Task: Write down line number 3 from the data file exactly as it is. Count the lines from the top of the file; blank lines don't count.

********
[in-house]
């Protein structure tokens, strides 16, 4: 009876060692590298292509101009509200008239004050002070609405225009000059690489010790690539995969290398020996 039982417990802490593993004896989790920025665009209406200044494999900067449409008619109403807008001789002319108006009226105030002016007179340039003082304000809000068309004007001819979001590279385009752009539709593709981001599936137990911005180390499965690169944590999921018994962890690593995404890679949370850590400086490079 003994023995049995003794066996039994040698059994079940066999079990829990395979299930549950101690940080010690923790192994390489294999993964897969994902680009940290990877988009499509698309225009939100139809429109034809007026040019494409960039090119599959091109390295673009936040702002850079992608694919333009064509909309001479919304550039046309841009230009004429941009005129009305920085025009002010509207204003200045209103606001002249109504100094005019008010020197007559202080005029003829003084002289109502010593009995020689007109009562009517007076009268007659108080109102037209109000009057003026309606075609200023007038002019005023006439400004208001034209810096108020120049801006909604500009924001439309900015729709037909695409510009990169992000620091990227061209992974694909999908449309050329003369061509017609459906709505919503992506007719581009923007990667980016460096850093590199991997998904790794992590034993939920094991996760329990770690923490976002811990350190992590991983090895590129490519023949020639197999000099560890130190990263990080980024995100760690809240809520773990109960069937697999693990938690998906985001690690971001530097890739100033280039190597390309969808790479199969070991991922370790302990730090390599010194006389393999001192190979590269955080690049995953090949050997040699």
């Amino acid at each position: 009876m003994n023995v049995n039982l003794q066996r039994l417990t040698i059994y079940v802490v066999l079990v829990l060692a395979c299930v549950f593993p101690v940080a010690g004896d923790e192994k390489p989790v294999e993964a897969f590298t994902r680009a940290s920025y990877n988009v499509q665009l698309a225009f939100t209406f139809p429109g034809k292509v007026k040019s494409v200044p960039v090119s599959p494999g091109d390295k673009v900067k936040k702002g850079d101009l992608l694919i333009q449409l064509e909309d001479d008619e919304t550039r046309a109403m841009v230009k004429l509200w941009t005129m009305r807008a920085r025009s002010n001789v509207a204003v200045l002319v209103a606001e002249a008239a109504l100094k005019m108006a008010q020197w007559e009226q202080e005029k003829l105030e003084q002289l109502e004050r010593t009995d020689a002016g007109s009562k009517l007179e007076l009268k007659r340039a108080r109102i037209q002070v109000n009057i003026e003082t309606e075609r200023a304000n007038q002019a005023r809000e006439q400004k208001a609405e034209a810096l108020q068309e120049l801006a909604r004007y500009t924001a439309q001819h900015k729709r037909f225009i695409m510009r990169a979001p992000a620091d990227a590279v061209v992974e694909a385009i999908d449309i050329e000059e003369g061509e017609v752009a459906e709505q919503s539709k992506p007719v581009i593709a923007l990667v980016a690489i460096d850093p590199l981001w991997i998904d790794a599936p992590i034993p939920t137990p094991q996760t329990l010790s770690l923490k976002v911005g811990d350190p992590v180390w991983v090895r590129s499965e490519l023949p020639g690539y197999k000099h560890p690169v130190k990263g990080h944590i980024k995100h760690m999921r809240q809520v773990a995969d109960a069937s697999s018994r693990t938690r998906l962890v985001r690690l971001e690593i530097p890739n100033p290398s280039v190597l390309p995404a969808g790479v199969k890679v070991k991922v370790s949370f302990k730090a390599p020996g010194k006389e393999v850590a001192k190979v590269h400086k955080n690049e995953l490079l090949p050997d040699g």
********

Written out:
């Amino acid at each position: 009876m003994n023995v049995n039982l003794q066996r039994l417990t040698i059994y079940v802490v066999l079990v829990l060692a395979c299930v549950f593993p101690v940080a010690g004896d923790e192994k390489p989790v294999e993964a897969f590298t994902r680009a940290s920025y990877n988009v499509q665009l698309a225009f939100t209406f139809p429109g034809k292509v007026k040019s494409v200044p960039v090119s599959p494999g091109d390295k673009v900067k936040k702002g850079d101009l992608l694919i333009q449409l064509e909309d001479d008619e919304t550039r046309a109403m841009v230009k004429l509200w941009t005129m009305r807008a920085r025009s002010n001789v509207a204003v200045l002319v209103a606001e002249a008239a109504l100094k005019m108006a008010q020197w007559e009226q202080e005029k003829l105030e003084q002289l109502e004050r010593t009995d020689a002016g007109s009562k009517l007179e007076l009268k007659r340039a108080r109102i037209q002070v109000n009057i003026e003082t309606e075609r200023a304000n007038q002019a005023r809000e006439q400004k208001a609405e034209a810096l108020q068309e120049l801006a909604r004007y500009t924001a439309q001819h900015k729709r037909f225009i695409m510009r990169a979001p992000a620091d990227a590279v061209v992974e694909a385009i999908d449309i050329e000059e003369g061509e017609v752009a459906e709505q919503s539709k992506p007719v581009i593709a923007l990667v980016a690489i460096d850093p590199l981001w991997i998904d790794a599936p992590i034993p939920t137990p094991q996760t329990l010790s770690l923490k976002v911005g811990d350190p992590v180390w991983v090895r590129s499965e490519l023949p020639g690539y197999k000099h560890p690169v130190k990263g990080h944590i980024k995100h760690m999921r809240q809520v773990a995969d109960a069937s697999s018994r693990t938690r998906l962890v985001r690690l971001e690593i530097p890739n100033p290398s280039v190597l390309p995404a969808g790479v199969k890679v070991k991922v370790s949370f302990k730090a390599p020996g010194k006389e393999v850590a001192k190979v590269h400086k955080n690049e995953l490079l090949p050997d040699g």